Litigation friend
A person who conducts legal proceedings on behalf of a child or a mentally incapacitated person

Someone below 18 years of age and unable to sue or be sued without representation, other than for wages. A minor sues by a next friend and defends by a guardian

Multi Track
The path to which defended claims over £15000 are allocated.

Next Friend
(see GUARDIAN) A person representing a minor or mental patient who is involved in legal proceedings

Official Solicitor
A solicitor or barrister appointed by the Lord Chancellor and working in the Lord Chancellor's Department. The duties include representing, in legal proceedings, people who are incapable of looking after their own affairs i.e. children/persons suffering from mental illness

Independent ‘referees’ who consider complaints against public and private organisations in a wide range of fields including housing, health and banking. They are often used as a last resort when complaints cannot be resolved through an organisation’s own complaints procedure. Ombudsman services are free to use. Recommendations made by ombudsmen are not binding on the person making the complaint (complainant). They can still go to court even if the ombudsman decided against them

Particulars of claim
This document contains details of the claimant’s claim which must be contained in the claim form or served shortly after the claim form has been served. The particulars should be a concise statement of the facts of the claim

Party / parties
People involved in court proceedings either as the defendant(s) or claimant(s)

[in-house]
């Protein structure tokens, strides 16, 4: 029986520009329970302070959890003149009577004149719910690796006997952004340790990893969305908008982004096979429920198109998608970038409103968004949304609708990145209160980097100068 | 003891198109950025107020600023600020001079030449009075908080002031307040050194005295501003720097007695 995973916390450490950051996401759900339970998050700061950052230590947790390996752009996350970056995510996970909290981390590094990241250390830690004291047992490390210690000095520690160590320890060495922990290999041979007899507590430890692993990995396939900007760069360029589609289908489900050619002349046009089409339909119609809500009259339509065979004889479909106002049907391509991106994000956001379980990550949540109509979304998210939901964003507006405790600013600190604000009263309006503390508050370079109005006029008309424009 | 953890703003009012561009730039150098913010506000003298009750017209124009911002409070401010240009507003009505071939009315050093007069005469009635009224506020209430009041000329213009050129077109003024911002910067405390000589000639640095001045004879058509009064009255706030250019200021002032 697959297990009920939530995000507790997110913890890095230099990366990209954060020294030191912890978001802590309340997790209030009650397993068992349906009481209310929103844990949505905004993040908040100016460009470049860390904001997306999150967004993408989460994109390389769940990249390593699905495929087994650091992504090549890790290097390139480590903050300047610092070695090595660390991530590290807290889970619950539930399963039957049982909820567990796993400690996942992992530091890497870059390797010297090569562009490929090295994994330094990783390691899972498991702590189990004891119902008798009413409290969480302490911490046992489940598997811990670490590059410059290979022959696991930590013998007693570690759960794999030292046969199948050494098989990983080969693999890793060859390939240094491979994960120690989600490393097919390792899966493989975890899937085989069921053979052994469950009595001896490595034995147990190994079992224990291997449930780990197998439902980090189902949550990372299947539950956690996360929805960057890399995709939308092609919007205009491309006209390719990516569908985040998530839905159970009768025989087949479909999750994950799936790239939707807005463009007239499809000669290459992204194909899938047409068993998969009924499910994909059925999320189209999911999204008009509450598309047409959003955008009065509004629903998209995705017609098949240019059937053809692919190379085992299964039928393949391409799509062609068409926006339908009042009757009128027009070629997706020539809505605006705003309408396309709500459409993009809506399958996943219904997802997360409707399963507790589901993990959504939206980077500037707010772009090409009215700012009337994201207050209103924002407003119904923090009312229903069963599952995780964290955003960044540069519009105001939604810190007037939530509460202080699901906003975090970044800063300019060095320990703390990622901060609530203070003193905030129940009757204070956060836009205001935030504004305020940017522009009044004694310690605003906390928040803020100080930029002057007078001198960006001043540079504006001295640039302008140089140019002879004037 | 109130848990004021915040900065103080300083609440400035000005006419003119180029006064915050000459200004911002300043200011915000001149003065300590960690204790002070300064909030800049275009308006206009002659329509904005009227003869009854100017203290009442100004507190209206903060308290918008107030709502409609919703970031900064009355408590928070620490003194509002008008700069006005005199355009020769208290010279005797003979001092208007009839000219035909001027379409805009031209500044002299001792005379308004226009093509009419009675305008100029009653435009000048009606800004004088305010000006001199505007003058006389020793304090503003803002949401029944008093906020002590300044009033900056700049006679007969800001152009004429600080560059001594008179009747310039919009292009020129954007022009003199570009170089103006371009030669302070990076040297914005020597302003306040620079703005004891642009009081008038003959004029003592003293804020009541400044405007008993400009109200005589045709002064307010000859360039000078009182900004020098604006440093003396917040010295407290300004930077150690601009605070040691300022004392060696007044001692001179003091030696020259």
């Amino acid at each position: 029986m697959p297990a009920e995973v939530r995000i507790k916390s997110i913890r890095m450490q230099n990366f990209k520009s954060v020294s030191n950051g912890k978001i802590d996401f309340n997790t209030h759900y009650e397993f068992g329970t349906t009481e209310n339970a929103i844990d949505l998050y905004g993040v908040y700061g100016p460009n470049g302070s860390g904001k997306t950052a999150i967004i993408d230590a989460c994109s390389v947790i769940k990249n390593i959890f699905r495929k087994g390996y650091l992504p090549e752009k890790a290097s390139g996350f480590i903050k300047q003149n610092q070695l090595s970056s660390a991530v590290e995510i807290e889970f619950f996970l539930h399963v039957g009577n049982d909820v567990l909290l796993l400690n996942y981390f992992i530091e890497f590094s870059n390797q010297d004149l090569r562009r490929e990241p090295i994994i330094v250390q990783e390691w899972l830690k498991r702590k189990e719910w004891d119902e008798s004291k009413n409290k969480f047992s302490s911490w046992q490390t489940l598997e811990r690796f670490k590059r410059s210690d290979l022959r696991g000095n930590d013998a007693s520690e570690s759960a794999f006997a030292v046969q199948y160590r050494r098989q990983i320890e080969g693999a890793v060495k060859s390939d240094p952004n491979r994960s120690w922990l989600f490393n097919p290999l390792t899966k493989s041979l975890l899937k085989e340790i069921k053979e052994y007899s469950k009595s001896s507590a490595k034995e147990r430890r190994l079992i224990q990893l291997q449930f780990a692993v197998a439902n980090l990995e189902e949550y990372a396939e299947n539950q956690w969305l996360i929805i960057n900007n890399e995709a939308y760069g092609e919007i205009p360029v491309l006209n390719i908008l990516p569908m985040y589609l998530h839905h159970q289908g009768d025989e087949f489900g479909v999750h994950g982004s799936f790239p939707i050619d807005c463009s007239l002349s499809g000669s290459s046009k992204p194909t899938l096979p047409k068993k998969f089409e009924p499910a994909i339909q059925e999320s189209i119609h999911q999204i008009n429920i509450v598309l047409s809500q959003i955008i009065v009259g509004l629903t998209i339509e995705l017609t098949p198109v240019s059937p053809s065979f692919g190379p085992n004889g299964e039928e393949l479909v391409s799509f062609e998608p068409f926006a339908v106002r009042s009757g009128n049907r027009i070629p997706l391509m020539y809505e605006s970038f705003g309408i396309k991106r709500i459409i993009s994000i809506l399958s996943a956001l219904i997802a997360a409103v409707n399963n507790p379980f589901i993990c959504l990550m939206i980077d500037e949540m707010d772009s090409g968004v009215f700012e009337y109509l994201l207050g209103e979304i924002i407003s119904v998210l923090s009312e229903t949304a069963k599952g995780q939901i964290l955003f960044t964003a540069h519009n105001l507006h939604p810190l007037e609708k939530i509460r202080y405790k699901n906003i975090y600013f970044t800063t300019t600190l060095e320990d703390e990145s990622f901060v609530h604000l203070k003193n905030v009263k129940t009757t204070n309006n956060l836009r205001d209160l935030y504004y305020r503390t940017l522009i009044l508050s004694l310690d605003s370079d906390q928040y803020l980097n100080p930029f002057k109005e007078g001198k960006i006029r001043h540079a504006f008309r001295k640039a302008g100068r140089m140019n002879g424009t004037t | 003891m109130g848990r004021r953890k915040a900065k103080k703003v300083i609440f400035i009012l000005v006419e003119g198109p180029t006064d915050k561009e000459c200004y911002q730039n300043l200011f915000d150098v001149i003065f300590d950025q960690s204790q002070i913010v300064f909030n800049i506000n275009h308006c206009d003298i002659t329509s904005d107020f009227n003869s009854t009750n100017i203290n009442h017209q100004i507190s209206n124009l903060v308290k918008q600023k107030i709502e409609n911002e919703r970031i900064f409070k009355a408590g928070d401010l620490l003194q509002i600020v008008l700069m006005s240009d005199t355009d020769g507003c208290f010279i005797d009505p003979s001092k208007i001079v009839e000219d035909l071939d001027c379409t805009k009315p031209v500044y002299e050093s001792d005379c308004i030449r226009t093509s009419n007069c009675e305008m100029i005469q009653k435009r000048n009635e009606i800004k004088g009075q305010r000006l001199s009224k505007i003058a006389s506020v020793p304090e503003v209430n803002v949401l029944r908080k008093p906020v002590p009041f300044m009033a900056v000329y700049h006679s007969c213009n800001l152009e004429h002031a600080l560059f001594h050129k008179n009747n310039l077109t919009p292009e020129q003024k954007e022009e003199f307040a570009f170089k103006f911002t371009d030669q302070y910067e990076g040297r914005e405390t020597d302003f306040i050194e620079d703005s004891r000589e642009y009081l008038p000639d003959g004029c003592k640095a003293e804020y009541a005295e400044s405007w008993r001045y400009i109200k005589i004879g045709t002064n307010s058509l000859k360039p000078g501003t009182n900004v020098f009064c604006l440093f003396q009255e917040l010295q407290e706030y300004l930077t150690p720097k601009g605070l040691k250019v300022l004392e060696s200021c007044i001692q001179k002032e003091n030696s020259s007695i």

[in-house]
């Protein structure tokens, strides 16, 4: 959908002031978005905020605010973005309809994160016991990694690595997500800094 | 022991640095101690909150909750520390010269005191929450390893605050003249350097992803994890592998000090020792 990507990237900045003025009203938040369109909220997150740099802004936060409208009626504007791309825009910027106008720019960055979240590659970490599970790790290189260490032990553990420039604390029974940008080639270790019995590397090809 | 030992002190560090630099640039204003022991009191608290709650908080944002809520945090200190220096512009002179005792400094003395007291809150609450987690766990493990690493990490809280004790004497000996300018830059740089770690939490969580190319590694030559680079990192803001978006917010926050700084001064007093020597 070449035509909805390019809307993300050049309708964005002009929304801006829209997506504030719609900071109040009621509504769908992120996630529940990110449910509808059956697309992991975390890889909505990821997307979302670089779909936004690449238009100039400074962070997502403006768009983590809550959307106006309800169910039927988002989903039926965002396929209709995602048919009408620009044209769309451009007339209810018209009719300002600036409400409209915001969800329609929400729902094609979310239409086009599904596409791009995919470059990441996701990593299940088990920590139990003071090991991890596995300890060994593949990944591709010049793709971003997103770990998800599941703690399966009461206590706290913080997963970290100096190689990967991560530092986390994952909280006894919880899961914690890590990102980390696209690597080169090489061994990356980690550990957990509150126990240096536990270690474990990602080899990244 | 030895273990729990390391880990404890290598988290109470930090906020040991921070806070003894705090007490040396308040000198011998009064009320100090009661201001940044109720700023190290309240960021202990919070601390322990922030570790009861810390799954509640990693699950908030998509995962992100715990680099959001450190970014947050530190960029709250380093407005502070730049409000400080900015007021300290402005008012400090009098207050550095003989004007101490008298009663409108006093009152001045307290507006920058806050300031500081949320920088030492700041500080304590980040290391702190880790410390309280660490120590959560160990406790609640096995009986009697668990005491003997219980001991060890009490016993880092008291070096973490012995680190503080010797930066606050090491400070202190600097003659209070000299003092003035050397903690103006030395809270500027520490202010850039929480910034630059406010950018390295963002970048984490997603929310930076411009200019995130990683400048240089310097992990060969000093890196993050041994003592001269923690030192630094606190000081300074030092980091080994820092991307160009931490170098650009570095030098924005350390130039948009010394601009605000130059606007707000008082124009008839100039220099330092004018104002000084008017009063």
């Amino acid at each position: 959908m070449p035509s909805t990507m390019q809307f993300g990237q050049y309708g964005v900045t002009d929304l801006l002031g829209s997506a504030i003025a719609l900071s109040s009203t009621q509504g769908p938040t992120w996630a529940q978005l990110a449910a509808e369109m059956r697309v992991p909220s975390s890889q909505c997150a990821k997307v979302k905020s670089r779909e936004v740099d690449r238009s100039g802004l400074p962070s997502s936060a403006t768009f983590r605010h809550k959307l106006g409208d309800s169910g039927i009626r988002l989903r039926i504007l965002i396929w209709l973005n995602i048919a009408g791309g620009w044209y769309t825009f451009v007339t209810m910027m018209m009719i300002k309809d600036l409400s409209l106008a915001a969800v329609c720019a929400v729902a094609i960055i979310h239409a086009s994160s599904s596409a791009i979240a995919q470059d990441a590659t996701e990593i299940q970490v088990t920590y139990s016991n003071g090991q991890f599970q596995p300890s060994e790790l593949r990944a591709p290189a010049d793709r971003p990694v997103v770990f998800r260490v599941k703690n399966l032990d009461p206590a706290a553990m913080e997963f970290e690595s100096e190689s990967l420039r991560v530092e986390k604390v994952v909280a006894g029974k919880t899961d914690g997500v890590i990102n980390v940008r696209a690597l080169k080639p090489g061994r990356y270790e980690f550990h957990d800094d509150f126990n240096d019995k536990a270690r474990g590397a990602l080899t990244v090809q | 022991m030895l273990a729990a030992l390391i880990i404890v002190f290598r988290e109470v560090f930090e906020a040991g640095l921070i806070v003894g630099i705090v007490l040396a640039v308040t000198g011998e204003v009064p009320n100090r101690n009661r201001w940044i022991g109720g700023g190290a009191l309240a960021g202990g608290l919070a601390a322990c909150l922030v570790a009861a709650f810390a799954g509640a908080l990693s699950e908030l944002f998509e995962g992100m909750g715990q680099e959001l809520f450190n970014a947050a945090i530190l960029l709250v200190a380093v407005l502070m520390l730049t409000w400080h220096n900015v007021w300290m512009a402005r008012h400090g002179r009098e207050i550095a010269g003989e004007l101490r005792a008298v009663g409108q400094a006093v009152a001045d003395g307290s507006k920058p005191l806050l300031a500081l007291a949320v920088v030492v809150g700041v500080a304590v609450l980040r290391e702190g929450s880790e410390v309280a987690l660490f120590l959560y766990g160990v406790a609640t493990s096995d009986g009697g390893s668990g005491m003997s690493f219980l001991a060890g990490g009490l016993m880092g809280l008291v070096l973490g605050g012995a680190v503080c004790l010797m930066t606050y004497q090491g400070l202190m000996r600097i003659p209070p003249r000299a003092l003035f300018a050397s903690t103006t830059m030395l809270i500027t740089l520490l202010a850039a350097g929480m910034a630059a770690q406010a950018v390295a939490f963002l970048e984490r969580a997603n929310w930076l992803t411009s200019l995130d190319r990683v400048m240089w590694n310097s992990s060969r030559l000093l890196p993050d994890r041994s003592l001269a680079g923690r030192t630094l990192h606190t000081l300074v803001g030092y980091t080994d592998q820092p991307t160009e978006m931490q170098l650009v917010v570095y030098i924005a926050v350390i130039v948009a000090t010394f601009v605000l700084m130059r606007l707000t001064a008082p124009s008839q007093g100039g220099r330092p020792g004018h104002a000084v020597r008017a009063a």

A person who is deemed incapable of handling his/her own affairs by reason of mental incapacity and who is under the jurisdiction of the Court of Protection

Personal injury claim
A civil claim, which relates to physical or mental harm suffered by a claimant, due to the defendant’s alleged negligence


Preliminary hearing
A hearing in which the Judge ensures that the parties understand what they must do to comply with any directions and offers guidance on such matters as the use of an expert witness. This hearing is before the final hearing

Public trustee
A person (usually a barrister or solicitor) appointed by the Lord Chancellor as
i) trustee for trusts managed by the Public trust Office;
ii) Accountant General for Court Funds;
iii) Receiver (of last resort) for Court of Protection patients

In a damages claim, for example, a personal injury claim, the amount to be determined by the court

Person appointed by the Court of Protection to act on behalf of a patient

Small Claims Track
The path to which defended claims of no more than £5,000 (and personal injury and housing disrepair claims of no more than £1,000) are allocated.

Ward of Court
The title given to a minor who is the subject of a wardship order. The order ensures that custody of the minor is held by the Court with day to day care of the minor being carried out by an individual(s) or local authority. As long as the minor remains a ward of Court, all decisions regarding the minors upbringing must be approved by the Court, e.g. transfer to a different school, medical treatment etc.